Conservation research is vital to deepening our understanding of Madagascar’s unique animals, plants, and habitats. Here we provide a selection of published papers, book contributions, and communications relating to scientific studies in Madagascar, highlighting the work of Timothy Eppley, Ph.D., Wildlife Madagascar’s Conservation Biologist.

You can download the PDF of each paper, chapter, or document and read it in full. Find out about the work taking place to help save the flora and fauna of this extraordinary island!

Non-native Habitat Use by Endemic Terrestrial Malagasy Mammals

Contribution to The New Natural History of Madagascar.
Numerous forest-dependent land vertebrates, including 95% of lemur species, are threatened with extinction, and as their natural habitats disappear, degraded areas are often colonized by introduced plant species, some of them invasive. As such, it is important to understand the role of introduced plants and associated habitats, as well as agroecosystems, in lemur and other endemic mammal survival.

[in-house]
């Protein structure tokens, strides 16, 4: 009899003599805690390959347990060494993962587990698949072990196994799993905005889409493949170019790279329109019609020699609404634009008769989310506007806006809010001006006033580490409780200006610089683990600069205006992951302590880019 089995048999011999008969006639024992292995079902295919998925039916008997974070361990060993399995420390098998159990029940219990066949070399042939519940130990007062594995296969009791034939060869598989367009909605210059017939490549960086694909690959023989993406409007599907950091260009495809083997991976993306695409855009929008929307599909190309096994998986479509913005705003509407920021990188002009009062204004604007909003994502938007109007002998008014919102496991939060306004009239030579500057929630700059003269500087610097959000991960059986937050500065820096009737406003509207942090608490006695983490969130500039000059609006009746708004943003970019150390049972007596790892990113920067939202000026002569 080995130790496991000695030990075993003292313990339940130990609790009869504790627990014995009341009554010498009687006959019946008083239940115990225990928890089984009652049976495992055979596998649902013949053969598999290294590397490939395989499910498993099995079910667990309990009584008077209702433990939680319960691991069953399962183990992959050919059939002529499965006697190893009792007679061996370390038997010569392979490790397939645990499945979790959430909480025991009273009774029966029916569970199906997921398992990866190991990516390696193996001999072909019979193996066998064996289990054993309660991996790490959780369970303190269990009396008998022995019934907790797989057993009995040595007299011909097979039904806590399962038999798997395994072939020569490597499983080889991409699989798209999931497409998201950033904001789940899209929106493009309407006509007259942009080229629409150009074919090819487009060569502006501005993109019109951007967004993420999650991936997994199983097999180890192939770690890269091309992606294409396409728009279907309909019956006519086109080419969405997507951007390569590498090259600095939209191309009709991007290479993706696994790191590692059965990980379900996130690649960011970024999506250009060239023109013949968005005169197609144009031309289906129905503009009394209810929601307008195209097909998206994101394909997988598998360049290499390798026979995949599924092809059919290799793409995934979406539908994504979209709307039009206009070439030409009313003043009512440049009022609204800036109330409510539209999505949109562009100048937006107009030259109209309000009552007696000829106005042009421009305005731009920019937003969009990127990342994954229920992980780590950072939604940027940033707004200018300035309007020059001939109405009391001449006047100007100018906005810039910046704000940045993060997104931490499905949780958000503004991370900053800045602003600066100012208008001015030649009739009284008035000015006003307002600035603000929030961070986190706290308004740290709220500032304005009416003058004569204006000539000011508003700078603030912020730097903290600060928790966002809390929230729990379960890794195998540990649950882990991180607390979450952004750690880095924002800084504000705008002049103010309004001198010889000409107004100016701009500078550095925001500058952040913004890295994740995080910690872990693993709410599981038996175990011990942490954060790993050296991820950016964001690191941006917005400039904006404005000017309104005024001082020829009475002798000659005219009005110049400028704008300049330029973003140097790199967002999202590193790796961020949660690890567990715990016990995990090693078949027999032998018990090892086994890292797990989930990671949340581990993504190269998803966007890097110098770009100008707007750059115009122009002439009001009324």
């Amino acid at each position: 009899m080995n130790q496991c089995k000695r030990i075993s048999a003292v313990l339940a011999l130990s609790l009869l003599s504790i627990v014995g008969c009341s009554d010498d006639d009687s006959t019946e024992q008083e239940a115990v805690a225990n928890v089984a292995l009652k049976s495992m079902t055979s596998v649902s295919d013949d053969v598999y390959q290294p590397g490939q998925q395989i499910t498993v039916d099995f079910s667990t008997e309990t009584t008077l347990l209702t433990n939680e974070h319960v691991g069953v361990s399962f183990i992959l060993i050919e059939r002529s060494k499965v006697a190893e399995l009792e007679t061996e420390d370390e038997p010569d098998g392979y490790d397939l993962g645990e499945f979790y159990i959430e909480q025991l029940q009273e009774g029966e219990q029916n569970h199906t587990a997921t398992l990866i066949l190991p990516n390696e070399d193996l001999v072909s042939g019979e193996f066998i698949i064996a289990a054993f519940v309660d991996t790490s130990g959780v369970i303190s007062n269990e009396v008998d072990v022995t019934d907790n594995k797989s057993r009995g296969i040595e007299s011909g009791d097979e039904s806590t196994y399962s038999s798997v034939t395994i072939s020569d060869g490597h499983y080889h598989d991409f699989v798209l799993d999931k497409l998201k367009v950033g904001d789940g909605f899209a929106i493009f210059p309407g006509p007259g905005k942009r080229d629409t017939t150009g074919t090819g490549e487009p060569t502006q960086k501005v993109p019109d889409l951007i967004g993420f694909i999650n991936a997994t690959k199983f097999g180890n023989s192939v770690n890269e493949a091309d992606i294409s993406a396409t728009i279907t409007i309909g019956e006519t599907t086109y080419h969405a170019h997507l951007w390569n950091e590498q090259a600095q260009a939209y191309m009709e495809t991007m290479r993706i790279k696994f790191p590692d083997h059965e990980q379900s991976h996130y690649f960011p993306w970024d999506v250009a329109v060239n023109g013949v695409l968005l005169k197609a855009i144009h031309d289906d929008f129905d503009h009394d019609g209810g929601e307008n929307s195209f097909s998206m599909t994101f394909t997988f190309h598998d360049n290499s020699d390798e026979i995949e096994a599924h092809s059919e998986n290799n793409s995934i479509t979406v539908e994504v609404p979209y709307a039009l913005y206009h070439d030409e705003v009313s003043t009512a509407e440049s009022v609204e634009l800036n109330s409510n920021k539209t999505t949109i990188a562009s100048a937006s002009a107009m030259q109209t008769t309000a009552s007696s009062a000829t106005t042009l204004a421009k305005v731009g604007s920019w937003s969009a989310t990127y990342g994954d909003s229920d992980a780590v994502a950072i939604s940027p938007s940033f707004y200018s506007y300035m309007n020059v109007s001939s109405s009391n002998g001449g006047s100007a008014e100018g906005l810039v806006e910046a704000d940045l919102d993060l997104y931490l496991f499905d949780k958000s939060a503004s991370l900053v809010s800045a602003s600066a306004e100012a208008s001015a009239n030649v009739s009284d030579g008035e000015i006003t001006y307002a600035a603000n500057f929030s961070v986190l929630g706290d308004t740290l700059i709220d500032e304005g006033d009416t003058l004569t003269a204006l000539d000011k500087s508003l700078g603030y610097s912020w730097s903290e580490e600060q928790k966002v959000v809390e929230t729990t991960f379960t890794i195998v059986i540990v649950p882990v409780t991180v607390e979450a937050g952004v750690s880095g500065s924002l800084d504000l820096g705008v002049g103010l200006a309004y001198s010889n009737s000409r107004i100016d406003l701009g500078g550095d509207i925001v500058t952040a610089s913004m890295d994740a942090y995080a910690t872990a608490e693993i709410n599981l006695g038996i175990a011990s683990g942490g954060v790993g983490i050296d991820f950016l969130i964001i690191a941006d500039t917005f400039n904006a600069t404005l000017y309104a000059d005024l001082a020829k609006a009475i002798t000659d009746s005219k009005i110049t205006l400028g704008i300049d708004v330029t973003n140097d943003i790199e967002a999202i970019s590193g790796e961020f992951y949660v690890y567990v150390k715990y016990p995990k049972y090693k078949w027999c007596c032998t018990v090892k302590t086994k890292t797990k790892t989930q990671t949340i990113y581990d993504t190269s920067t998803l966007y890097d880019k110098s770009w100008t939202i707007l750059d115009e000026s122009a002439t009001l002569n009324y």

Lemur Food Plants

Contribution to The New Natural History of Madagascar.
Of the nearly 110 lemur species currently recognized, 61 have been the subject of at least one dietary study that has provided information on the taxa and parts of plants used for food. This chapter contribution builds on previously published information with additional unpublished data, focusing on plants, both native and introduced, rather than other types of food items lemurs consume.

Coquerel’s Sifaka

Contribution to 25 Most Endangered Primates.
A profile of the natural history and conservation status of the Critically Endangered Coquerel’s Sifaka (Propithecus coquereli).

Hypomelanism among collared brown lemurs (Eulemur collaris) in littoral forest fragments

A short report on observations of piebaldism, an unusual phenomenon in lemurs, in wild populations of collared brown lemurs (Eulemur collaris).